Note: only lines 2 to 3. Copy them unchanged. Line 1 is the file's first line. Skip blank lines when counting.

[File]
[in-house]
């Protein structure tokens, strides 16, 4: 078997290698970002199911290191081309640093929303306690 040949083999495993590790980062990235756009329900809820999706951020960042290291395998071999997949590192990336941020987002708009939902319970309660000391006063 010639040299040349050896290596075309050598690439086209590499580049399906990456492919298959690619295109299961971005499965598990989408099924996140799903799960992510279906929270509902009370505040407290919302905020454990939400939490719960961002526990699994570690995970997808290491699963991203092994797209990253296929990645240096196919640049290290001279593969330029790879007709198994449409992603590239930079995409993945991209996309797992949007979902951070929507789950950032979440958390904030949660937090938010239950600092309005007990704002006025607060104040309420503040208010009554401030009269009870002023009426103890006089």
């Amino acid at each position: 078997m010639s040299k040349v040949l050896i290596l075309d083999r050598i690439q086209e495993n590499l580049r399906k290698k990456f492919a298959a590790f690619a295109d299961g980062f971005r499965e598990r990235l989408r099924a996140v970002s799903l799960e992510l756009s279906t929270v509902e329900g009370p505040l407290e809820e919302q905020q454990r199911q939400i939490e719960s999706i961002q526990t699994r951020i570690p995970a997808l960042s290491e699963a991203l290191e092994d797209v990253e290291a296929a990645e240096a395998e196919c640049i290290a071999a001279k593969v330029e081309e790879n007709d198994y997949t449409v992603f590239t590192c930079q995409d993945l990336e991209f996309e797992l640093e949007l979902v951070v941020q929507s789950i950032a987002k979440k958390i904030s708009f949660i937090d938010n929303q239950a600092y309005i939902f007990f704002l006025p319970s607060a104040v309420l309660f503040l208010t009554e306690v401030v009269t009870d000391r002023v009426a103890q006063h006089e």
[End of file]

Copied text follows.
């Protein structure tokens, strides 16, 4: 078997290698970002199911290191081309640093929303306690 040949083999495993590790980062990235756009329900809820999706951020960042290291395998071999997949590192990336941020987002708009939902319970309660000391006063 010639040299040349050896290596075309050598690439086209590499580049399906990456492919298959690619295109299961971005499965598990989408099924996140799903799960992510279906929270509902009370505040407290919302905020454990939400939490719960961002526990699994570690995970997808290491699963991203092994797209990253296929990645240096196919640049290290001279593969330029790879007709198994449409992603590239930079995409993945991209996309797992949007979902951070929507789950950032979440958390904030949660937090938010239950600092309005007990704002006025607060104040309420503040208010009554401030009269009870002023009426103890006089």
């Amino acid at each position: 078997m010639s040299k040349v040949l050896i290596l075309d083999r050598i690439q086209e495993n590499l580049r399906k290698k990456f492919a298959a590790f690619a295109d299961g980062f971005r499965e598990r990235l989408r099924a996140v970002s799903l799960e992510l756009s279906t929270v509902e329900g009370p505040l407290e809820e919302q905020q454990r199911q939400i939490e719960s999706i961002q526990t699994r951020i570690p995970a997808l960042s290491e699963a991203l290191e092994d797209v990253e290291a296929a990645e240096a395998e196919c640049i290290a071999a001279k593969v330029e081309e790879n007709d198994y997949t449409v992603f590239t590192c930079q995409d993945l990336e991209f996309e797992l640093e949007l979902v951070v941020q929507s789950i950032a987002k979440k958390i904030s708009f949660i937090d938010n929303q239950a600092y309005i939902f007990f704002l006025p319970s607060a104040v309420l309660f503040l208010t009554e306690v401030v009269t009870d000391r002023v009426a103890q006063h006089e």